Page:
On top of that, despite Yahoo’s poor standing among investors, its base business is relatively stable and profitable — over $1.2 billion in profit last year. Even assuming a conservative earnings multiplier of 5, Yahoo’s core business should be worth $5 billion, almost none of which is realized in Yahoo’s current price.

Yahoo’s valuation gap

So what’s going on? The efficient market hypothesis says that the market should already take these factors into account and the stock should thus be properly valued. If true, what factors could cause this valuation gap?

The first and most obvious is tax. For this IPO, Yahoo has committed to selling 140 million shares netting about $8 billion in proceeds and over $5 billion after taxes. At a 35% tax rate, Yahoo’s $36 billion would be worth only $23 billion, quite a bit lower. But as we’ve learned, if there’s one thing big multinationals know — it’s how to lower their tax bill (legally of course) and Yahoo is likely no exception. As a large portion of Yahoo’s Alibaba shares are held in Hong Kong where there’s no capital-gains tax, there’s many potential ways to avoid taxes on the stake.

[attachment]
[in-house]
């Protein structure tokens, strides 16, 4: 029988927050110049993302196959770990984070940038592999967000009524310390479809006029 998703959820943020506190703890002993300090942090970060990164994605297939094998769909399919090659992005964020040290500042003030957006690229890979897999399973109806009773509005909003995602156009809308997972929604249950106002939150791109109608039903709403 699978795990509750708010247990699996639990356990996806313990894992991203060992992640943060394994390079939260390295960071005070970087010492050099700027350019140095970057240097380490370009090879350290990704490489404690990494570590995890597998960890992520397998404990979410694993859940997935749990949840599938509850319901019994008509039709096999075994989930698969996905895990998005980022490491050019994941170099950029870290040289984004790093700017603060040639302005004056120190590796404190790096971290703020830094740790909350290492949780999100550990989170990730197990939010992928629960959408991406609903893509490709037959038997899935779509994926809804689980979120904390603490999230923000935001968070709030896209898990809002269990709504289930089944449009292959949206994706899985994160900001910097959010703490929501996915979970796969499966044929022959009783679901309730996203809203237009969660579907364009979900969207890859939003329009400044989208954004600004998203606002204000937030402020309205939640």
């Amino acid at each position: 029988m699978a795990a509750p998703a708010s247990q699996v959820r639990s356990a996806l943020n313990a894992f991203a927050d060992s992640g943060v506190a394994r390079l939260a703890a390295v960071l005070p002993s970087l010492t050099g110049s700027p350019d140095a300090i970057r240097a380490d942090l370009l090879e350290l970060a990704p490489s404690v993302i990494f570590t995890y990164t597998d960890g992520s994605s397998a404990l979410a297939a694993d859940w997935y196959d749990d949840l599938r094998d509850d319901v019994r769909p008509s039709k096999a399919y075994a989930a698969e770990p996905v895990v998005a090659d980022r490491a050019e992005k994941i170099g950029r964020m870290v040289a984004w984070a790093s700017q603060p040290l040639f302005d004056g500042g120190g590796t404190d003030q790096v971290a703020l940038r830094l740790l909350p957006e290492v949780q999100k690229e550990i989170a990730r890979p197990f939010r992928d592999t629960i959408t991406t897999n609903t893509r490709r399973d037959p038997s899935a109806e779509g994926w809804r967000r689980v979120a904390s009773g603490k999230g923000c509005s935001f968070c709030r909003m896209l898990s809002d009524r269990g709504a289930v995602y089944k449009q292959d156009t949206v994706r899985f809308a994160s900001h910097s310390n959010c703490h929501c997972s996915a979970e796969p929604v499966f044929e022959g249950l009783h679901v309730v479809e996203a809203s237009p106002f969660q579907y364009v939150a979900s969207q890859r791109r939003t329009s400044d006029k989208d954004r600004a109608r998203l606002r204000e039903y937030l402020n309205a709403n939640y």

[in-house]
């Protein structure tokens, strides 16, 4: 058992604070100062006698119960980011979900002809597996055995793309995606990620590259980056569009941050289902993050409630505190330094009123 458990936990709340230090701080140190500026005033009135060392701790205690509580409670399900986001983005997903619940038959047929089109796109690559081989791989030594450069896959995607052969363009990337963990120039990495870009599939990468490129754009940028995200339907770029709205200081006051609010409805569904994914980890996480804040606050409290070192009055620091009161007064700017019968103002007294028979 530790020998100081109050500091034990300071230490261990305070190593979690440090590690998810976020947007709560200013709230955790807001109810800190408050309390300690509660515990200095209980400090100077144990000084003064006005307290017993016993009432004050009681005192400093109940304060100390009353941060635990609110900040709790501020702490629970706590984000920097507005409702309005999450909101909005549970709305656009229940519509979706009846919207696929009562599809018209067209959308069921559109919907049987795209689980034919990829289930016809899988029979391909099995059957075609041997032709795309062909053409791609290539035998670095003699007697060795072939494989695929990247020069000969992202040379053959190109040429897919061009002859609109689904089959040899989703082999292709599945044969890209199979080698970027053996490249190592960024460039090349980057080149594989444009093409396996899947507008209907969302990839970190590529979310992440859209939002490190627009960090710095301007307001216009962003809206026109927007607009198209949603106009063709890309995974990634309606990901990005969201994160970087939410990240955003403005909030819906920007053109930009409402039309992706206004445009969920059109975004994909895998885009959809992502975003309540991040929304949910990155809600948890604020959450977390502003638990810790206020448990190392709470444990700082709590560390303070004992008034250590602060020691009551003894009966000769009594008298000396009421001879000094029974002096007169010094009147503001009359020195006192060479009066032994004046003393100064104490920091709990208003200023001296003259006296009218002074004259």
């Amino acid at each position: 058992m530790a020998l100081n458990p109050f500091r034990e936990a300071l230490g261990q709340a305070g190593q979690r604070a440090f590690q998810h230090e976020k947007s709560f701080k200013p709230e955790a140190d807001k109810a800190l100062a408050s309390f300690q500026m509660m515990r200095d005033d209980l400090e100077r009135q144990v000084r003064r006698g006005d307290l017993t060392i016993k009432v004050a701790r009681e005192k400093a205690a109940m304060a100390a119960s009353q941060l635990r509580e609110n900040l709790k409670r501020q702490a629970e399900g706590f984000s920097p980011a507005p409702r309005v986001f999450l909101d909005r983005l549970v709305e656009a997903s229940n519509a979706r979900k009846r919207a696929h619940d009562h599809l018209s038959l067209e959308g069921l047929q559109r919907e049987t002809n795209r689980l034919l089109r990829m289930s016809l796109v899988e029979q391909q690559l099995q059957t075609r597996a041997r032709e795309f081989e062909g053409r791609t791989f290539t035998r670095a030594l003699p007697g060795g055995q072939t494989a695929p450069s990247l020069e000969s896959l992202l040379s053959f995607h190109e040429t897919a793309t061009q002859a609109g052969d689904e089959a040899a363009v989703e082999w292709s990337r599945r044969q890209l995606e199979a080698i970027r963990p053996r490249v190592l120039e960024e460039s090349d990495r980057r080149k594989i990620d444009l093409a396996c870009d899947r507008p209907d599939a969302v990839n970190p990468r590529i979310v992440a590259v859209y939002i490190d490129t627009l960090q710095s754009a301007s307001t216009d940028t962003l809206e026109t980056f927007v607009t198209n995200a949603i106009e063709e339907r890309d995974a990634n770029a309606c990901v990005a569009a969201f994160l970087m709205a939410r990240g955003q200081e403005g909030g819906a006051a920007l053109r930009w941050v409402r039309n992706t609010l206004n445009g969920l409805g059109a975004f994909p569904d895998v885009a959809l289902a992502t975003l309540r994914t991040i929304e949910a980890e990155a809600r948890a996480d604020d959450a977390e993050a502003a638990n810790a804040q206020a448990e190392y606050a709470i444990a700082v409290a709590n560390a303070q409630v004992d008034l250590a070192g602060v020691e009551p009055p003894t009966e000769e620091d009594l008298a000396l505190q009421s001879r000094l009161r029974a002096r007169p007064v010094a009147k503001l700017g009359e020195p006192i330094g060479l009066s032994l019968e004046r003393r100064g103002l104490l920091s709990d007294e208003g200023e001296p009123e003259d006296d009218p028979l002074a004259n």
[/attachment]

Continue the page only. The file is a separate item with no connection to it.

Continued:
A second potential reason for the valuation gap may be lack of trust in Yahoo’s use of that cash. Only half of the initial $140 million IPO sale is promised to be returned to shareholders, likely by special dividends, stock buyback or another mechanisms. The other half will be used to invest in Yahoo’s business.

What will that investment look like? It could be a brilliant move to corner the next big web 3.0 businesses, or it could be a value destroying $25 billion dollar acquisition of a zero revenue texting app, chasing after Facebook’s $19 billion WhatsApp purchase. Will that be the case? Doubtful but you never know.